6. 6. Consumer surplus <ul><li>• Regardless of what the consumers’ WTP might be, they only have to pay P. </li></ul><ul><li>• Consumer surplus is the amount a buyer is willing to pay for a good minus the amount the buyer actually pays for it. </li></ul>
  7. 7. Willingness to pay
  8. 8. Measuring consumer surplus with the demand curve
  9. 9. Measuring consumer surplus with the demand curve
  10. 10. Measuring consumer surplus with the demand curve
  11. 11. Consumer surplus and price <ul><li>Consumer surplus is the area below the demand curve and above the market price. </li></ul><ul><li>– A lower market price will increase consumer surplus. </li></ul><ul><li>– A higher market price will reduce consumer surplus. </li></ul>
  12. 12. How the price affects consumer surplus
  13. 13. How the price affects consumer surplus
  14. 14. Producer surplus <ul><li>• Regardless of what price producers would be willing to sell at, they receive P on all units. </li></ul><ul><li>• Producer surplus is the amount a seller receives less the cost of producing that unit. </li></ul>
  15. 15. Producer surplus <ul><li>• Producer surplus is the amount a seller is paid minus the cost of production. </li></ul><ul><li>• It measures the benefit to sellers of participating in a market. </li></ul>
  16. 16. Cost of production
  17. 17. Measuring producer surplus with the supply curve
  18. 18. Measuring producer surplus with the supply curve
  19. 19. Measuring producer surplus with the supply curve
  20. 20. Producer surplus and price <ul><li>• Producer surplus is the area below the market price and above the supply (marginal cost) curve. </li></ul><ul><li>– A lower market price will decrease producer surplus. </li></ul><ul><li>– A higher market price will increase producer surplus. </li></ul>
  21. 21. How price affects producer surplus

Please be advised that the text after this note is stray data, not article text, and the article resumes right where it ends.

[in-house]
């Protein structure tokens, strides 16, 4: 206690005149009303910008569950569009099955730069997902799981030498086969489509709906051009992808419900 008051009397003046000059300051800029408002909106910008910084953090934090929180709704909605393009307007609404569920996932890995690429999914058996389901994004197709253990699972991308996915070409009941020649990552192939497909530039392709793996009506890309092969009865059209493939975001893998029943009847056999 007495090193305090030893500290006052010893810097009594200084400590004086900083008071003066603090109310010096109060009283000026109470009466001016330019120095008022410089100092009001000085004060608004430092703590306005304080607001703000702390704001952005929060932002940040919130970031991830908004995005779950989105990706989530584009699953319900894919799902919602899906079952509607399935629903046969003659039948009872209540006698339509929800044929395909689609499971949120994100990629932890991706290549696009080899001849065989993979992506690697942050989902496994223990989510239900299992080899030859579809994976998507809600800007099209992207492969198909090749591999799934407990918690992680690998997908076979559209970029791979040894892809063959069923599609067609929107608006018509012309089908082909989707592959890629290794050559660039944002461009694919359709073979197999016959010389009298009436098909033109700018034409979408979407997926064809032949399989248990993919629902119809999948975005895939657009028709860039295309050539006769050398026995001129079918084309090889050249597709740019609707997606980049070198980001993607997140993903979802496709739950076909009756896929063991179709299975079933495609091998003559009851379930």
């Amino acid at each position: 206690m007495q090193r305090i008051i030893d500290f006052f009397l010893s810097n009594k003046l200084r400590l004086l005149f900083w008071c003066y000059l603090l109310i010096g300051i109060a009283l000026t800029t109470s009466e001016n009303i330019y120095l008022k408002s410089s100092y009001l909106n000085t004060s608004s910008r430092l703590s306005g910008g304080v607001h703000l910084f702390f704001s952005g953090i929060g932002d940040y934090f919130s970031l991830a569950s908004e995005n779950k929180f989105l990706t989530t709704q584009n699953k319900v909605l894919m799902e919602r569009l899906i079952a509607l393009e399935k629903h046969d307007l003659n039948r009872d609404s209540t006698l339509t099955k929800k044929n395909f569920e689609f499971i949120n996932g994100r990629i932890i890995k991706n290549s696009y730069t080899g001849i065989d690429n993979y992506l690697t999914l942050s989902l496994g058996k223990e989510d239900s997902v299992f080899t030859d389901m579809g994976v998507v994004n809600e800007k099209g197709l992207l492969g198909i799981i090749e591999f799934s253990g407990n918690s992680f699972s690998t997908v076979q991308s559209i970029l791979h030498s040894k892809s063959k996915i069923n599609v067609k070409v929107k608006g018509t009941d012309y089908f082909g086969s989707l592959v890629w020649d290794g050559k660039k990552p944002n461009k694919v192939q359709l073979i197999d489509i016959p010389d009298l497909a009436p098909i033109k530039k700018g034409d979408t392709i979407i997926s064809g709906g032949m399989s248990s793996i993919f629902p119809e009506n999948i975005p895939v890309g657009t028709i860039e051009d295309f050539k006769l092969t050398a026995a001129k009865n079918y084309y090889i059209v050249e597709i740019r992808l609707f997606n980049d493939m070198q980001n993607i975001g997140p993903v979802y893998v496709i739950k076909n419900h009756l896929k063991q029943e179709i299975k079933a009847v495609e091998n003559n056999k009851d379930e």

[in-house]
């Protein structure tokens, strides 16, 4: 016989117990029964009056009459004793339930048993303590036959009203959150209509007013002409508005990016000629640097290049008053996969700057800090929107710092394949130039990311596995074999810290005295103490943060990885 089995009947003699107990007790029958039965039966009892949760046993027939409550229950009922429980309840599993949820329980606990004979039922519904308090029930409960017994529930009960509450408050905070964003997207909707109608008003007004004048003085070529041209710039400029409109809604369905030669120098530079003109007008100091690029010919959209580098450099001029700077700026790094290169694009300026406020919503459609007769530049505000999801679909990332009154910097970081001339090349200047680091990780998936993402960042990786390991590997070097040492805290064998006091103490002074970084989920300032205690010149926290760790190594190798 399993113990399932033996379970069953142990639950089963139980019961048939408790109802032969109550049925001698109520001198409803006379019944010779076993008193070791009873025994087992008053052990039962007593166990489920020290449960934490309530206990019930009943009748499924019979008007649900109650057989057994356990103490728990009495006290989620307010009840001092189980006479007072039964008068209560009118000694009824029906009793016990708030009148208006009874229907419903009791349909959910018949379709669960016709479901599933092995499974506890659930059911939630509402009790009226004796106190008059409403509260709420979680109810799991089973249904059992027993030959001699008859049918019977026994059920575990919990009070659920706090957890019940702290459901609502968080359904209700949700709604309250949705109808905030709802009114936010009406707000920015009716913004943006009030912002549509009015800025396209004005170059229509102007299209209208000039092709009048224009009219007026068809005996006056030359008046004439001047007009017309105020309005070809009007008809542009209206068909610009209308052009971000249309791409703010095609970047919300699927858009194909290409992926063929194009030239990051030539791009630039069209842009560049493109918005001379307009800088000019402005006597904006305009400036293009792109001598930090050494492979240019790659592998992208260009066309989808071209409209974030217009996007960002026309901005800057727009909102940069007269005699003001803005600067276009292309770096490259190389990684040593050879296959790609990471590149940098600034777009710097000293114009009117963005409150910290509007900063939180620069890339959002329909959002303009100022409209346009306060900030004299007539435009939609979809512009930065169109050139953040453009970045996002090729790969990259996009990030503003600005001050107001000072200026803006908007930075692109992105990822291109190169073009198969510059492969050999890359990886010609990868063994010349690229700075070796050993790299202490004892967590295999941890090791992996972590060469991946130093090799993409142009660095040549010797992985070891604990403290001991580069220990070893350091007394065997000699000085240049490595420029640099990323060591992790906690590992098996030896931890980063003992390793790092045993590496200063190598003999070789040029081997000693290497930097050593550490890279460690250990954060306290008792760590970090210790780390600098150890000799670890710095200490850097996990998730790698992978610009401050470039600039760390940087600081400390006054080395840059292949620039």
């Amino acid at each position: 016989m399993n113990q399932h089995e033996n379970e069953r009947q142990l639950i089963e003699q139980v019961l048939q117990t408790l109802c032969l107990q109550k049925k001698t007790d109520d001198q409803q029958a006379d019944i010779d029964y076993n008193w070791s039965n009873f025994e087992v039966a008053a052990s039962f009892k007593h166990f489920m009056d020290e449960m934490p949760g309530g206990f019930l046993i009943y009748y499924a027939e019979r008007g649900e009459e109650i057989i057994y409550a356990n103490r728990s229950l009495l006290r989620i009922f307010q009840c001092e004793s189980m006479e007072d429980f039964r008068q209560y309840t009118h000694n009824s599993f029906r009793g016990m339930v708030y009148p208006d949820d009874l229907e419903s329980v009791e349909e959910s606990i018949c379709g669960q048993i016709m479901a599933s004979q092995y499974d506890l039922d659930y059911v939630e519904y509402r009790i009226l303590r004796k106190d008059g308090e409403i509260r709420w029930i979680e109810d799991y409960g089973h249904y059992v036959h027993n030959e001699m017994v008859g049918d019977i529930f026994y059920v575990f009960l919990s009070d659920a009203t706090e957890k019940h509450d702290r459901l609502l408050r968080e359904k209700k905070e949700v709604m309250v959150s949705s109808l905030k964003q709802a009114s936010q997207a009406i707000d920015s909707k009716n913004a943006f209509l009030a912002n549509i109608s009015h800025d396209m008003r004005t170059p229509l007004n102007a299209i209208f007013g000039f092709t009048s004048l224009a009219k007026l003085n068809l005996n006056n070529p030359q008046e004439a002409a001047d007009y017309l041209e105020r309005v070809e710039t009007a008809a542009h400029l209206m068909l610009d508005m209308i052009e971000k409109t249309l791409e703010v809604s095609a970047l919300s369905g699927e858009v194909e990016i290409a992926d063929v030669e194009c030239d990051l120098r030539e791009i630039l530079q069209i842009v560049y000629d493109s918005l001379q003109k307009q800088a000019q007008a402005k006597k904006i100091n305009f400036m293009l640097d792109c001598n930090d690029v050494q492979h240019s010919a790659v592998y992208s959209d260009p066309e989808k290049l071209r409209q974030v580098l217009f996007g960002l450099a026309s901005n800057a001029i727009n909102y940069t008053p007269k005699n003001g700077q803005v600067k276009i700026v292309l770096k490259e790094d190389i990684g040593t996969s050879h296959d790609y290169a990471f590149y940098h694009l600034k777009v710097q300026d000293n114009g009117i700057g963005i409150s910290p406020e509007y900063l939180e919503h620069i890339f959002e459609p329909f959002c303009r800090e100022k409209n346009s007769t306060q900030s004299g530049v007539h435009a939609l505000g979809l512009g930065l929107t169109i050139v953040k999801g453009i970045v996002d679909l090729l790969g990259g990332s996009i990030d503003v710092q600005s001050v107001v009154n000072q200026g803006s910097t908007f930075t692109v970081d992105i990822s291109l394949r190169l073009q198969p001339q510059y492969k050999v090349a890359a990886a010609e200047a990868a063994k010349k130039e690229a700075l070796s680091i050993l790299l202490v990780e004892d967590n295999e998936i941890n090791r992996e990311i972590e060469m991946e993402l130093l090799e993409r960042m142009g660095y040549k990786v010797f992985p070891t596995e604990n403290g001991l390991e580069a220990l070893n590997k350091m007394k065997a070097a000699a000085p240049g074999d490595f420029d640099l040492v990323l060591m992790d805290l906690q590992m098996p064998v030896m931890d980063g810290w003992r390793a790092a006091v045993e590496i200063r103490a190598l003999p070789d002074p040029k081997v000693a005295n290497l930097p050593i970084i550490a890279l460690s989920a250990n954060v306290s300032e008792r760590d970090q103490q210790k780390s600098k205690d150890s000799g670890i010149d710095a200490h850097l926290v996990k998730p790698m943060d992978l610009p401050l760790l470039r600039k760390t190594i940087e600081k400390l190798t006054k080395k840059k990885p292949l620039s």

22. 22. How price affects producer surplus
  23. 23. Market efficiency <ul><li>Where there is both perfect competition and no externalities, the economic wellbeing of a society is measured as the sum of consumer surplus and producer surplus. </li></ul><ul><li>• Market efficiency is attained when the allocation of resources maximises total surplus. </li></ul>
  24. 24. Economic well-being and total surplus
  25. 25. Economic well-being and total surplus
  26. 26. Consumer and producer surplus in the market equilibrium
  27. 27. Market efficiency: four observations <ul><li>• Free markets allocate the supply of goods to the buyers who value them most highly. </li></ul><ul><li>• Free markets allocate the demand for goods to the sellers who can produce them at least cost. </li></ul><ul><li>• Free markets produce the quantity of goods that maximises the sum of consumer and producer surplus. </li></ul><ul><li>• Maximising the sum of CS and PS is NOT the </li></ul><ul><li>same as maximising CS and maximising PS. </li></ul>
  28. 28. Market efficiency: the invisible hand <ul><li>• In a free market system, the many buyers and sellers are motivated by self-interest. </li></ul><ul><li>– A process of coordination and communication takes place so that buyers and sellers are directed to the most efficient outcome. </li></ul><ul><li>As if aided by an invisible hand, the free </li></ul><ul><li>market system reaches efficiency. </li></ul>